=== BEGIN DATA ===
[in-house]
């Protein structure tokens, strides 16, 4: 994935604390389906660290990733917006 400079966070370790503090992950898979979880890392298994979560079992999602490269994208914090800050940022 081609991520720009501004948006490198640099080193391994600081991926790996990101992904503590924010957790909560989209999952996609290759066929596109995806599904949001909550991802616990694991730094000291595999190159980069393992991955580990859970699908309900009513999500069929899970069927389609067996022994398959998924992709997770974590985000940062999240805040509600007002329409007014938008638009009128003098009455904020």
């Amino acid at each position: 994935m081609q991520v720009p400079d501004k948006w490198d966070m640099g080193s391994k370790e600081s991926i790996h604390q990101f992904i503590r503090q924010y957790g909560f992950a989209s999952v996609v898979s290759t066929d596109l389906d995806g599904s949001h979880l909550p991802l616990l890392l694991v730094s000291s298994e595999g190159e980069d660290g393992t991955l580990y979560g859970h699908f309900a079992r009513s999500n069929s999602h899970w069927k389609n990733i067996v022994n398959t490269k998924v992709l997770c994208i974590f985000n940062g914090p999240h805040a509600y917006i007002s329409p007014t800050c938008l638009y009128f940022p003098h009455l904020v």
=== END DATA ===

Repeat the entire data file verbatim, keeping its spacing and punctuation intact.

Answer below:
[in-house]
């Protein structure tokens, strides 16, 4: 994935604390389906660290990733917006 400079966070370790503090992950898979979880890392298994979560079992999602490269994208914090800050940022 081609991520720009501004948006490198640099080193391994600081991926790996990101992904503590924010957790909560989209999952996609290759066929596109995806599904949001909550991802616990694991730094000291595999190159980069393992991955580990859970699908309900009513999500069929899970069927389609067996022994398959998924992709997770974590985000940062999240805040509600007002329409007014938008638009009128003098009455904020």
């Amino acid at each position: 994935m081609q991520v720009p400079d501004k948006w490198d966070m640099g080193s391994k370790e600081s991926i790996h604390q990101f992904i503590r503090q924010y957790g909560f992950a989209s999952v996609v898979s290759t066929d596109l389906d995806g599904s949001h979880l909550p991802l616990l890392l694991v730094s000291s298994e595999g190159e980069d660290g393992t991955l580990y979560g859970h699908f309900a079992r009513s999500n069929s999602h899970w069927k389609n990733i067996v022994n398959t490269k998924v992709l997770c994208i974590f985000n940062g914090p999240h805040a509600y917006i007002s329409p007014t800050c938008l638009y009128f940022p003098h009455l904020v």